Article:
By Kendall Webber
“Self-defense is also a mindset: being aware of your surroundings, making eye contact with people around you, etc. You should avoid getting into a situation that requires you to defend yourself if you can,” said Amy Schepers, a Jenks High School teacher. Not only does Schepers teach AP Biology, she also takes part in judo classes.
“I actually didn’t join voluntarily. My husband and I made a deal that if he did ballroom dancing with me for a year that I would do Judo classes for a year with him,” said Schepers.
Schepers ended up enjoying the Judo classes and stayed. She has now been in the classes for 8 years and does not plan on quitting anytime soon. Schepers said she did try to make a self-defense club, however, when the board agreed, COVID-19 had been introduced into our lives. She had found people and a place for the classes, then quarantine happened so her plans were canceled. Schepers is planning to start a self defense club for the students of Jenks, once she gets a high enough belt.
“Judo is different from other martial arts because instead of kicking, punching, or hitting; you’re throwing. So you’re lifting and you should use gravity and your momentum against them,” said Schepers.
When sparring in Judo, a combatant wins by throwing their opponent to the ground. To sum it up, whoever puts the opponent on their back first or whoever is held down for a certain amount of time wins the match.
Schepers said the age group of people who join range from toddlers up to an 83-year-old Judo instructor. Mainly men have only joined Schepers Judo classes and that she was the only girl for 6 years as a participant. The benefits of judo include fitness, confidence, and strength.
“They teach you more than just to fight,” said Jenks High School junior, “they also teach you how to defend and that’s really important. If someone grabs your shoulder, you have to know what to do. But, if they are much larger than you, you’ll need to know how to counteract and use your body weight against them to get out of that situation.”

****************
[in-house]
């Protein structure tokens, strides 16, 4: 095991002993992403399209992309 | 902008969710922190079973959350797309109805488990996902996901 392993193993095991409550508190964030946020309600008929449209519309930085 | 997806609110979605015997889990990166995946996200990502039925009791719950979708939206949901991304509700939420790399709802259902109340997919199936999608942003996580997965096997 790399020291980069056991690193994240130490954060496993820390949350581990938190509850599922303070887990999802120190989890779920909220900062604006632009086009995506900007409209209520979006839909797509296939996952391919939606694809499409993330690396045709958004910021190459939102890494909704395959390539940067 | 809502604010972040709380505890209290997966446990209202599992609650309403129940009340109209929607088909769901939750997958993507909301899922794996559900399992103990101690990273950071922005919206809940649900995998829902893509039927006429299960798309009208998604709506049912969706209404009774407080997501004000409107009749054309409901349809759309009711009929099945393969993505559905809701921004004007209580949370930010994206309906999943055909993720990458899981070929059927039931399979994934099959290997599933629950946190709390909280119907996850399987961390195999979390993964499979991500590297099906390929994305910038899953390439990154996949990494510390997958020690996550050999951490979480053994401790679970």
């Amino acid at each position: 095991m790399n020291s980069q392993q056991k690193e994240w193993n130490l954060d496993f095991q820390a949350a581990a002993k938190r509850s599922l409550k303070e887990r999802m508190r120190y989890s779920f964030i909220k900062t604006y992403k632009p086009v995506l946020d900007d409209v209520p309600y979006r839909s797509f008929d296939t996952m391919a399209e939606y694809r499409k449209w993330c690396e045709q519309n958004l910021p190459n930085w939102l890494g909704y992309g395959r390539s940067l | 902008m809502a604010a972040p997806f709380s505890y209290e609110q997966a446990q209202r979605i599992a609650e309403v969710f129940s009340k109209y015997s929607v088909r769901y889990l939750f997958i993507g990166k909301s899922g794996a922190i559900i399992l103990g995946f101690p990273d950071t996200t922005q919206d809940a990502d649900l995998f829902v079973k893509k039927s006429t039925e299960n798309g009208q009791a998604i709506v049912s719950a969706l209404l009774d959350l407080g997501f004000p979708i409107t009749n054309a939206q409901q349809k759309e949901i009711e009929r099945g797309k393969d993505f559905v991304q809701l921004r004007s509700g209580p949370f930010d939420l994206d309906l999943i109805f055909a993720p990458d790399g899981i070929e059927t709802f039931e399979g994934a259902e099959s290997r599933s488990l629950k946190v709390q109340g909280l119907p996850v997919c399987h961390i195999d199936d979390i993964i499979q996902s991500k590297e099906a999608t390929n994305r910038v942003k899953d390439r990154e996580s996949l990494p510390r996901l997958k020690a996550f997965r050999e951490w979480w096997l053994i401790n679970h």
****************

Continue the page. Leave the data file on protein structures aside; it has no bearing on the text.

The student also said that these classes aren’t just for defense, “they also teach you self-worth, respect for others and yourself, how to make yourself feel more secure, and show you’re meant to do more in life”.
Sazel Pokharel, 11, is another Jenks High School student who participates in Judo.
“People, especially parents, would probably not like it being taught at schools,” Pokharel explained. “It can also be tricky as to what to teach and what not to teach because it’s not realistic to have a full-on course for self-defense.”
Sazel practicing breaking boards before upgrading to a new belt (photo credit to Hillary Speer)
Sazel went on telling me how people would think it’s a hazard because some teens might not use their training in the right way, but she still thinks it’s very important that we should know some self-defense in any way.
“Self defense is important for everyone, but it also really helps targeted groups of people, like women and racial minorities. Even knowing simple things, like your elbow is the strongest point in your body, can help when you are being attacked by someone,” said Pokharel
Pokharel then brought up some very good points as to why we don’t require self-defense classes like we do CPR classes.
“With CPR it’s a few simple steps that could save someone’s life while self-defense is more complicated. It can also be dangerous if the people practicing it are not serious, especially whenever we learn how to escape a chokehold or other life-threatening situation” said Pokharel.
“Usually it’s not particularly easy to find classes, it is more expensive than it should be though,” said an anonymous Jenks High school junior.
Schepers’ Judo classes are an entirely nonprofit organization and they have multiple classes a week for different martial arts, including Jujitsu. you can find their website here. My other sources attend classes at Golden Dragon Taekwondo (costs $49+). There are many options though for martial arts, like Aikido, Karate, Kung Fu, Muay Thai, Etc.